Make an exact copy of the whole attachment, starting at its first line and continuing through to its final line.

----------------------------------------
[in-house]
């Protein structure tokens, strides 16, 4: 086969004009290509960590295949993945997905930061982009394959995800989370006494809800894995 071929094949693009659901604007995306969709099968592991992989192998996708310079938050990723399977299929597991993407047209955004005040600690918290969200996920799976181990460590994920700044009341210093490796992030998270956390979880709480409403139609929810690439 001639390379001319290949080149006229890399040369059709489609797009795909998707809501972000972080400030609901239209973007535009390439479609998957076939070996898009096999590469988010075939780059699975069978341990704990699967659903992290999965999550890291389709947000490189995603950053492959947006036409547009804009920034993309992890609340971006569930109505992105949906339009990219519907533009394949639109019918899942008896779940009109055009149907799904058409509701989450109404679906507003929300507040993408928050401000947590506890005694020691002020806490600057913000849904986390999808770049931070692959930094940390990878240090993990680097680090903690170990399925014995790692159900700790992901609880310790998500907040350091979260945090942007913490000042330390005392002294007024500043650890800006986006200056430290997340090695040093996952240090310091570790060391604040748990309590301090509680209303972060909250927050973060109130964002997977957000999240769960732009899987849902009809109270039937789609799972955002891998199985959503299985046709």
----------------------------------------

[in-house]
């Protein structure tokens, strides 16, 4: 086969004009290509960590295949993945997905930061982009394959995800989370006494809800894995 071929094949693009659901604007995306969709099968592991992989192998996708310079938050990723399977299929597991993407047209955004005040600690918290969200996920799976181990460590994920700044009341210093490796992030998270956390979880709480409403139609929810690439 001639390379001319290949080149006229890399040369059709489609797009795909998707809501972000972080400030609901239209973007535009390439479609998957076939070996898009096999590469988010075939780059699975069978341990704990699967659903992290999965999550890291389709947000490189995603950053492959947006036409547009804009920034993309992890609340971006569930109505992105949906339009990219519907533009394949639109019918899942008896779940009109055009149907799904058409509701989450109404679906507003929300507040993408928050401000947590506890005694020691002020806490600057913000849904986390999808770049931070692959930094940390990878240090993990680097680090903690170990399925014995790692159900700790992901609880310790998500907040350091979260945090942007913490000042330390005392002294007024500043650890800006986006200056430290997340090695040093996952240090310091570790060391604040748990309590301090509680209303972060909250927050973060109130964002997977957000999240769960732009899987849902009809109270039937789609799972955002891998199985959503299985046709």